VANCOUVER - The accused kingpin of a Macau triad will not get a new hearing of his immigration case, after a Federal Court judge found there is ample evidence of his ties to criminal activity.
Lai Tong Sang was ordered deported by an Immigration and Refugee Board adjudicator last August, on the grounds that he was criminally inadmissible to Canada.
Lai, 59, quickly filed the application for a judicial review by the Federal Court.
Following a hearing last month, Justice Roger T. Hughes found there was "a wealth of evidence" linking Lai to the triad and its illegal activities. He dismissed the application.
"The (board) member had abundant evidence in the record, including a book and an article directly implicating the applicant as a prominent triad member," Hughes wrote in his March 17 decision.
There was evidence that such triads were involved in illegal activities, Hughes said, and evidence directly named Lai as a principal member — an allegation he did not counter with any material evidence.
"With such a wealth of evidence against the applicant and virtually nothing to support his position, the result was not only predictable, but inevitable," Hughes wrote in his decision.
"I see no point in quashing the decision and sending it back."
The Immigration and Refugee Board heard Lai was the "dragon head" of the Shui Fung, or Water Room, gang. He arrived in Canada on a permanent resident visa in October 1996, in the midst of a bloody turf war over control of Macau's criminal underworld.
Lai had his wife and three children in tow and they, too, faced an admissibility hearing last year. The board adjudicator found they are admissible and may remain in Canada.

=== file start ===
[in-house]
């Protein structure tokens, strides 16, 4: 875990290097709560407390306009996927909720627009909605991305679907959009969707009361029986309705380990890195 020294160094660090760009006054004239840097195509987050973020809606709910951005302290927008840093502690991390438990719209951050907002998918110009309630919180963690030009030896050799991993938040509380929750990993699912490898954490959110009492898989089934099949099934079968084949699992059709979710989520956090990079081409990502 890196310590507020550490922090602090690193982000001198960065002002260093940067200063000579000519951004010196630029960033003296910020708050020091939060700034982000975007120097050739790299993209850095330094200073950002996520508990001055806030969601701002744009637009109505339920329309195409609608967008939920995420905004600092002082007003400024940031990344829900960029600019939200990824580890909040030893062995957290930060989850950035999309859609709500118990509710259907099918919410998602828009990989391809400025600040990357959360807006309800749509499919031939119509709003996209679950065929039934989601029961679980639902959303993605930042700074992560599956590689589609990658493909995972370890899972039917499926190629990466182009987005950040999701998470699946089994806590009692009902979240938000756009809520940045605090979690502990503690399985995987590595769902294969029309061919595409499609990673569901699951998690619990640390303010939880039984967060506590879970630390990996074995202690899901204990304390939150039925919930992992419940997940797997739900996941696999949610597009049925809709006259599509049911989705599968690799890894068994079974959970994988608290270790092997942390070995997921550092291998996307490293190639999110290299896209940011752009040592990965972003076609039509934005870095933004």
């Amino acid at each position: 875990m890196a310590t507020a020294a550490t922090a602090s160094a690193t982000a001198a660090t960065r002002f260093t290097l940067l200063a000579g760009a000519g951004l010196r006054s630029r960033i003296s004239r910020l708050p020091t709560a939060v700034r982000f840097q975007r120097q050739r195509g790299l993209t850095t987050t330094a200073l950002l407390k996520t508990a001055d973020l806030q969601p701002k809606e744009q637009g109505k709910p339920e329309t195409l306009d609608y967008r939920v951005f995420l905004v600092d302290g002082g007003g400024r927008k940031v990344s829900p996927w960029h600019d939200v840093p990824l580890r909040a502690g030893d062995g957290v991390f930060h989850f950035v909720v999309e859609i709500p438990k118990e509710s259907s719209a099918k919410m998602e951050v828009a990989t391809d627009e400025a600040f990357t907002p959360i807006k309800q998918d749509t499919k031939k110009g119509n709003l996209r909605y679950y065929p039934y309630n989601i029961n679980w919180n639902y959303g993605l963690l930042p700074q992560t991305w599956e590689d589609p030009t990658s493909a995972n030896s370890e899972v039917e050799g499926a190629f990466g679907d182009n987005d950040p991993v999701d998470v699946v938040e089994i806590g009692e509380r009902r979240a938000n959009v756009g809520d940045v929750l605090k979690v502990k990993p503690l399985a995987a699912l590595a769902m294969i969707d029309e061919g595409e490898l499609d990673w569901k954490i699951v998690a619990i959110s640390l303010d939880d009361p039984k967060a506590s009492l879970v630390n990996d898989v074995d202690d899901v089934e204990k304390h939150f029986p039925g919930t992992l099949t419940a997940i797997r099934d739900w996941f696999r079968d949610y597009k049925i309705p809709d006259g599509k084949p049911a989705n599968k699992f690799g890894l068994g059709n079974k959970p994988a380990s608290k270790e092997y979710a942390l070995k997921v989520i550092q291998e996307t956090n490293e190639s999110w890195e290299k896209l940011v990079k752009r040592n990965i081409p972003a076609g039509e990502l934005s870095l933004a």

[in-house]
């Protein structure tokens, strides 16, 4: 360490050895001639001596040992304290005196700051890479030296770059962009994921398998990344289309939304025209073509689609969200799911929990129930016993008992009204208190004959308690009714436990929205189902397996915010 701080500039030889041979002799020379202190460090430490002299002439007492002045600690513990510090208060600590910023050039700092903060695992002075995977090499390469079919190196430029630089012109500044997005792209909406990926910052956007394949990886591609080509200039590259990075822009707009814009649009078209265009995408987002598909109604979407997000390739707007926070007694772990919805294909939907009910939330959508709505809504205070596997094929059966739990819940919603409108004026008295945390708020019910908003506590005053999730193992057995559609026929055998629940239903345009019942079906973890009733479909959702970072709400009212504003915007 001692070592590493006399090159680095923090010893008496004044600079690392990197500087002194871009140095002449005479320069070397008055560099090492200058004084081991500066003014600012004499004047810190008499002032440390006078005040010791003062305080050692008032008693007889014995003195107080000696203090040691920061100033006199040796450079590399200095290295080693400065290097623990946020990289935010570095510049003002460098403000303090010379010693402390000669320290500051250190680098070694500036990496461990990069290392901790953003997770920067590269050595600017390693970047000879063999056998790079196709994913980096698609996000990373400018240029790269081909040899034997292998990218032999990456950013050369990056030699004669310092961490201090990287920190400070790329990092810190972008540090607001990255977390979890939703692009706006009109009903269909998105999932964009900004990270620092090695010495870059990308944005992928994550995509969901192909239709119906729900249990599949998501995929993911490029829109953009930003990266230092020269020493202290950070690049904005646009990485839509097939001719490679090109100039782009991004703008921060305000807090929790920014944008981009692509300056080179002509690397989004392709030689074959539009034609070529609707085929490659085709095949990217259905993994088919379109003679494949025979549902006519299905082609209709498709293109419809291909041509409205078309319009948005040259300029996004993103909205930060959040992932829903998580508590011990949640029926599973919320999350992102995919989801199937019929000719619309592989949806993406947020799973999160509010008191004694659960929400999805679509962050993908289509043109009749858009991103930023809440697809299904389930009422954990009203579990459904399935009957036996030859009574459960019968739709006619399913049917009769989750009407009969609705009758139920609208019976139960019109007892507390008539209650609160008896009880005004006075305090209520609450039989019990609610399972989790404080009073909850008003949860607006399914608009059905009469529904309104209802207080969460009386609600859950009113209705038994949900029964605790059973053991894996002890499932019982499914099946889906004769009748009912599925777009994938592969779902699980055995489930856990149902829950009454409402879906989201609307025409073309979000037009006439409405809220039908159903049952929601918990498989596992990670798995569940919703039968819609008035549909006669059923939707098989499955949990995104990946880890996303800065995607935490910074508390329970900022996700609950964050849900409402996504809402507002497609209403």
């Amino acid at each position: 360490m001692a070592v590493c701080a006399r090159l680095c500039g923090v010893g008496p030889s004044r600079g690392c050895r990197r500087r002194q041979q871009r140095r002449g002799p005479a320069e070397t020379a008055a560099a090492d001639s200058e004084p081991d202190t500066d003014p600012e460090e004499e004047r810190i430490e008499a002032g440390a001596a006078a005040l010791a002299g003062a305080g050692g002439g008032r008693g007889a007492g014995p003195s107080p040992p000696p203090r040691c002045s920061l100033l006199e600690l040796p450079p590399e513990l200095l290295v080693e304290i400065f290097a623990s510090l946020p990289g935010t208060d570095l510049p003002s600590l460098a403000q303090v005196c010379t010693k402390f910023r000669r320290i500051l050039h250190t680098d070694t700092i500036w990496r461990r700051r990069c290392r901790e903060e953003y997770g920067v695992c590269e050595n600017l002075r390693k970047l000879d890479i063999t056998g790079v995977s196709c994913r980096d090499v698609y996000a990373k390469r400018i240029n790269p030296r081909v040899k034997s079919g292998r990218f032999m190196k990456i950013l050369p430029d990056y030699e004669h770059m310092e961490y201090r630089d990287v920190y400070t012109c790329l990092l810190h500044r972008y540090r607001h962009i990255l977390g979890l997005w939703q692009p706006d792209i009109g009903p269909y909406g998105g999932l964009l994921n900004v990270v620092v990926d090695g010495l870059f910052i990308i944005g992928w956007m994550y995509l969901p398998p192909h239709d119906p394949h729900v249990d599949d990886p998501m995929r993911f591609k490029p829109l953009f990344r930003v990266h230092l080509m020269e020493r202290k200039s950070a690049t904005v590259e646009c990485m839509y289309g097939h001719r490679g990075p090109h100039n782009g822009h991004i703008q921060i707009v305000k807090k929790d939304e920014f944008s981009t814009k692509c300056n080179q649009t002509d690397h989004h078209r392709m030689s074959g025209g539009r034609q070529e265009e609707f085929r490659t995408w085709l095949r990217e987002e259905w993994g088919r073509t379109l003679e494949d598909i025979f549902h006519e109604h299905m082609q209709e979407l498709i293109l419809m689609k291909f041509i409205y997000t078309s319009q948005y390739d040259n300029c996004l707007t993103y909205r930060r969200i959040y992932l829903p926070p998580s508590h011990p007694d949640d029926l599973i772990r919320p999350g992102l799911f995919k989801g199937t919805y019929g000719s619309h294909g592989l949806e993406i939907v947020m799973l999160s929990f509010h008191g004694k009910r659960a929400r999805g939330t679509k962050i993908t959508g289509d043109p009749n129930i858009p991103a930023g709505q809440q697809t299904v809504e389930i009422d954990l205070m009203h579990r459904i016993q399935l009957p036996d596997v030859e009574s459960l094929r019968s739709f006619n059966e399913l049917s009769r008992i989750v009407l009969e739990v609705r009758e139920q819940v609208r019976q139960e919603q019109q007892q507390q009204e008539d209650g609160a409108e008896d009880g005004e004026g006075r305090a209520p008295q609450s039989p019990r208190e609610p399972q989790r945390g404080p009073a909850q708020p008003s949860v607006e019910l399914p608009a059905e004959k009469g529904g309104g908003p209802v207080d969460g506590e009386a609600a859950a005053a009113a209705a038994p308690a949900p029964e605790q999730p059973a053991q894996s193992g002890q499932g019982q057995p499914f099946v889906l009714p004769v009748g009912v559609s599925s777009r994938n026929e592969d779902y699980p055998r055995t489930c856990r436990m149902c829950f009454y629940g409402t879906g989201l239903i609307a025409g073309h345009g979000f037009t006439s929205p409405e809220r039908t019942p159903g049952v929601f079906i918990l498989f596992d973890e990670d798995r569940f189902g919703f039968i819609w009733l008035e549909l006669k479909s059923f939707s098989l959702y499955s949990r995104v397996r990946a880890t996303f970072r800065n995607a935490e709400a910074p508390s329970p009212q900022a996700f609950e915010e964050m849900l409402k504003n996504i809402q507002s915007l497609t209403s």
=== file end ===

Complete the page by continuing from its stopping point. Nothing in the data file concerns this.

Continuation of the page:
The arrival of Macau's notorious gang boss in Canada made headlines and prompted a federal review of the immigration office that approved his application.
He survived an assassination attempt at his Vancouver home in July 1997 but immigration officials waited over a decade for access to police wiretap information that allowed them to move to have Lai deported. It wasn't until July 2011 that immigration officials had the necessary information on Lai's criminal ties.
In the mean time, documents filed with the Federal Court in an earlier application alleged Lai laundered millions of dollars in Canada.
Citizenship and Immigration produced a report from FINTRAC — Canada's financial intelligence agency — saying that from Oct. 15, 2002 to Nov. 8, 2006, investigators tracked 49 separate electronic funds transfers amounting to more than $2 million.
Hughes said the immigration board member reached "a reasonable conclusion" that Lai was a member of the triad.
"A review of the record ... shows abundant evidence that triads in Macau were engaged in a number of activities that any civilized country would find to be illegal and indictable; including cold-blooded murder in public, extortion, assault, and more," Hughes wrote.
Whether Lai must actually be deported is unclear. He was not in Canada for his hearing last summer but, rather, called in from Macau.